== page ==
A Karen Vail Novel (#4)
Copyright (c) 2011 Alan Jacobson. All Rights Reserved.
January 29, 1955
37 W. Rosedale Avenue
Northfield, New Jersey
Henry sat deathly still in the corner watching the life drain from his mother’s body, knees drawn tight against his chest, arms wrapped around his shins. He stared at the blood seeping from her pulpy head wounds, poking forth from between strands of matted hair.
The seven year old boy had told the policeman in so many words about the man in the black knit mask who came up from behind and struck his mother several times, then disappeared out the back door. Afterwards, Henry had sat frozen, unable to move, unable to comfort her in her last seconds before her body stilled, her eyes rapt in death.
A bottle of maple syrup, the lone weapon his mother had grabbed to fight off her attacker, lay shattered on the floor, oozing across the kitchen linoleum. In halting sentences, with shock-laden tear-filled eyes, Henry described how the masked man had knocked it from her hand before she could raise it.
It now sat impotent on the ground, like a cold revolver stuck in the deepest reaches of a holster, never given the opportunity to be of service.
Henry had finally eased forward, inching across the floor until the tips of his toes were a fraction of an inch from the pooled blood that encircled his mother’s head. He reached over and touched her ashen face, then poked it, despite the policeman’s admonishment to stay back from her body.
At his tender age, the finality of death was little more than an innate concept, like when an animal in the wild knows that one of its own kind is no longer among the living.
THE POLICEMAN, AFTER HAVING WAITED in the living room with Henry, walked outside into the winter evening. Moments later, he pushed open the door and then stepped aside so another man could enter.
Walton MacNally’s eyes instantly settled on the center of the kitchen floor, taking in the violence laid bare before him. A grocery bag dropped from his hand, glass bottles within shattering as it struck the hard floor.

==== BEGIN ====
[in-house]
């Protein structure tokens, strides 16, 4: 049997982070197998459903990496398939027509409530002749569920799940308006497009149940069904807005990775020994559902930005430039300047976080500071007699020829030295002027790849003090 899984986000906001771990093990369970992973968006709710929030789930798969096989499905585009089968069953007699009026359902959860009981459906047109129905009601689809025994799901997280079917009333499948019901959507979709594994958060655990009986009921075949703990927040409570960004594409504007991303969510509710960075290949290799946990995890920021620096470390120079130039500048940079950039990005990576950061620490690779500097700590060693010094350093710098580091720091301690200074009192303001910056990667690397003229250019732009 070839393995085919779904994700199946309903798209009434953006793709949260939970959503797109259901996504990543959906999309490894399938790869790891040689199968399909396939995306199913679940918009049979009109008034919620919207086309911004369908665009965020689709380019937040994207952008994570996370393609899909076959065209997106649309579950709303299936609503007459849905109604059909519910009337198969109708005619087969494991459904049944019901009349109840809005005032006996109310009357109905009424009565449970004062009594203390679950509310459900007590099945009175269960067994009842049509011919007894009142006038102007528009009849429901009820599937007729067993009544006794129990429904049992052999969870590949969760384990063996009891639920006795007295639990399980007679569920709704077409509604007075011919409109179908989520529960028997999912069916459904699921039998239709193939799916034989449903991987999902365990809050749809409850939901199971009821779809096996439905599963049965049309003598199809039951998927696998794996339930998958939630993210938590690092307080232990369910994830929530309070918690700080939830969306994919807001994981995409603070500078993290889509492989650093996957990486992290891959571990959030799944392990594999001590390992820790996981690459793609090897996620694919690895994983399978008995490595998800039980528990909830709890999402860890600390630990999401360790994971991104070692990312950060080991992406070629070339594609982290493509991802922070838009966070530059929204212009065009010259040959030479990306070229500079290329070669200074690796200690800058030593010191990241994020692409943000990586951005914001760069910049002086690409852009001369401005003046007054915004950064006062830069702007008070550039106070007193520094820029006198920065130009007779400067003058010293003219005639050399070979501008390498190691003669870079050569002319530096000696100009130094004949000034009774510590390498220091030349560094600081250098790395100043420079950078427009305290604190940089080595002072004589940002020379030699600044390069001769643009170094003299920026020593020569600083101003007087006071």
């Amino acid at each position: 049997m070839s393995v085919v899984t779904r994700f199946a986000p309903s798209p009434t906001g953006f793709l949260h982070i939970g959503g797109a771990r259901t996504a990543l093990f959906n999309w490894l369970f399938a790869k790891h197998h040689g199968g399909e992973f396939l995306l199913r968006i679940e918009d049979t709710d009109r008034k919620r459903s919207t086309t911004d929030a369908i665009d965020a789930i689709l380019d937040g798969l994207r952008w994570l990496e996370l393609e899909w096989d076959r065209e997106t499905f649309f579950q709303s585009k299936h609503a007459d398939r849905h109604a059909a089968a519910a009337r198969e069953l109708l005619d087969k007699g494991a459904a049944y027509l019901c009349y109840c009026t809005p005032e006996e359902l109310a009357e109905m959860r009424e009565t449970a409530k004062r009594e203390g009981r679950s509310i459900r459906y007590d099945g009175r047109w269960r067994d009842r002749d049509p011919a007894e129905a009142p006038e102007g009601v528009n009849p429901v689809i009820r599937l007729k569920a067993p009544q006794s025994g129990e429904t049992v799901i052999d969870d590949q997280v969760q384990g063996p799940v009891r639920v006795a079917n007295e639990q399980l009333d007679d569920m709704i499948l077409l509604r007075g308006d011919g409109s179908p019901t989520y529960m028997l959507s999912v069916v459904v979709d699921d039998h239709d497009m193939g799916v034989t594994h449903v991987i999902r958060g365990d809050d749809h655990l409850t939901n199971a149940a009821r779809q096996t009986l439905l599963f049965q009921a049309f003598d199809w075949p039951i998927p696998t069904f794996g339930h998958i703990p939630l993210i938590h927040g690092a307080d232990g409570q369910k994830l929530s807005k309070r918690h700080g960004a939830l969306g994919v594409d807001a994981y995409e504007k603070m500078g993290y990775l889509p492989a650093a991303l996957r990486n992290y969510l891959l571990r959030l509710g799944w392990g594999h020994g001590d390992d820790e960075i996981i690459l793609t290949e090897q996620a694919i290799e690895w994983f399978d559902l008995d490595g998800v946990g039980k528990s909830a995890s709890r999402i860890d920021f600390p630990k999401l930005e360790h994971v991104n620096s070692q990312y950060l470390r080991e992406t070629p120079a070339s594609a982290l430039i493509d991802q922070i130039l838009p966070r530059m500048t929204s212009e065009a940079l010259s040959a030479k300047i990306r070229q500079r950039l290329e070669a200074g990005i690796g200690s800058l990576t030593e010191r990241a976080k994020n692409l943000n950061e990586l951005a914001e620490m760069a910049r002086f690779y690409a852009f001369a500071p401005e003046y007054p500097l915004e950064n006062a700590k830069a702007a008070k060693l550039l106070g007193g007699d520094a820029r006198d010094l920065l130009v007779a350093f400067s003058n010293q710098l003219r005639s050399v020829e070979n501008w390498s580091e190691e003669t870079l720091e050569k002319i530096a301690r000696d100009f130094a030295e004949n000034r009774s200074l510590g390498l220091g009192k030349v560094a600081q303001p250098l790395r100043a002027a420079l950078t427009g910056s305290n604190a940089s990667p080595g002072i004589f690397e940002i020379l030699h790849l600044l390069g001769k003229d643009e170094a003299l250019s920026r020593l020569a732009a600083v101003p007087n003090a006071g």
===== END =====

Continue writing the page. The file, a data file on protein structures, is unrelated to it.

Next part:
“Doris?” He rushed to her side, caressed her face, felt for a pulse, couldn’t stop staring at her head wounds.
“Sir!” the cop said. “Mr. MacNally. Don’t touch the body—”
MacNally’s Adam’s apple rose sharply, then fell. Ignoring the cop’s directive, he lifted Doris’s hand and brought it to his lips, kissed it, and then started whimpering. He became aware of his son and pulled his gaze from his wife’s irreparably injured and abnormally still body.
The boy’s eyes coursed down to his mother. His lips made an attempt to move, but no sound emerged.
But there was little doubt as to what had transpired. His wife had met with severe violence, the overt damage to her head and brain unquestionably fatal.
A parched “Why?” managed to scrape from MacNally’s throat. “Who?”
“A detective should be here any minute,” the policeman said.
MacNally scooted over to Henry and took the boy into his arms. His life had been turned upside down, destroyed…his mother, his maternal presence, ripped from him like a doe taken down by a lion while her fawn watches.
MacNally swallowed hard. A whimper threatened to escape his throat, but he fought it back. A pain unrecognizable to him, unlike anything he had ever felt, emerged from deep in his soul and manifested as a plaintive, silent moan. He balled a fist and shoved it between his front teeth. He did not want to further traumatize his son by losing control.
Now more than ever, Henry needed him. He needed him to be strong.